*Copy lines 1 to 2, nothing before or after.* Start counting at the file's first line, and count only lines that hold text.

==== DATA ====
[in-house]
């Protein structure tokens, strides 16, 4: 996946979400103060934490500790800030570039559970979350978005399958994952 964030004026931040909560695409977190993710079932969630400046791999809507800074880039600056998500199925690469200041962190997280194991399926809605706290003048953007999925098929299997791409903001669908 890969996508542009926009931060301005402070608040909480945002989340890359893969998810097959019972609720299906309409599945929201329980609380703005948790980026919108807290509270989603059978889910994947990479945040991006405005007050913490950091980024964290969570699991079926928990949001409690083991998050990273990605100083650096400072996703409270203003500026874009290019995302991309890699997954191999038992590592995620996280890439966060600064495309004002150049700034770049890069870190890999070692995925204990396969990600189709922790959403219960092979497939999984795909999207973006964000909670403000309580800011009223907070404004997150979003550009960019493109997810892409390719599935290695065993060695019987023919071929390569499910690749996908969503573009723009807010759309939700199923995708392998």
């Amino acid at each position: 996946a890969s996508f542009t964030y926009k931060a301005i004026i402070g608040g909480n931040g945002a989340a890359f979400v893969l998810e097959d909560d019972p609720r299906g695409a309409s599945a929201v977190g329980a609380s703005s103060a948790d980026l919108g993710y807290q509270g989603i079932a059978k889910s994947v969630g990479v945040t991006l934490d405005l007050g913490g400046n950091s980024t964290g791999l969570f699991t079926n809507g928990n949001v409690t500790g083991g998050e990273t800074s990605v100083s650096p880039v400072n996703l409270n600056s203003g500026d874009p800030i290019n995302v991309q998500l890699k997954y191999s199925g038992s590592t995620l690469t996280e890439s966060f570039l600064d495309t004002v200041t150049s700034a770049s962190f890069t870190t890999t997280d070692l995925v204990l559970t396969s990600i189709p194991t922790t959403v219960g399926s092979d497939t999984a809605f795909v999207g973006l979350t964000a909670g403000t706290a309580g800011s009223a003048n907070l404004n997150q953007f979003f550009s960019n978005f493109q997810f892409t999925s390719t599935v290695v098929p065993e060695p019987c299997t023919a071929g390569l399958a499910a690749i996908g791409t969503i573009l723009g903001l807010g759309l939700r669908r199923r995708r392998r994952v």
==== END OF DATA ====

[in-house]
């Protein structure tokens, strides 16, 4: 996946979400103060934490500790800030570039559970979350978005399958994952 964030004026931040909560695409977190993710079932969630400046791999809507800074880039600056998500199925690469200041962190997280194991399926809605706290003048953007999925098929299997791409903001669908 890969996508542009926009931060301005402070608040909480945002989340890359893969998810097959019972609720299906309409599945929201329980609380703005948790980026919108807290509270989603059978889910994947990479945040991006405005007050913490950091980024964290969570699991079926928990949001409690083991998050990273990605100083650096400072996703409270203003500026874009290019995302991309890699997954191999038992590592995620996280890439966060600064495309004002150049700034770049890069870190890999070692995925204990396969990600189709922790959403219960092979497939999984795909999207973006964000909670403000309580800011009223907070404004997150979003550009960019493109997810892409390719599935290695065993060695019987023919071929390569499910690749996908969503573009723009807010759309939700199923995708392998």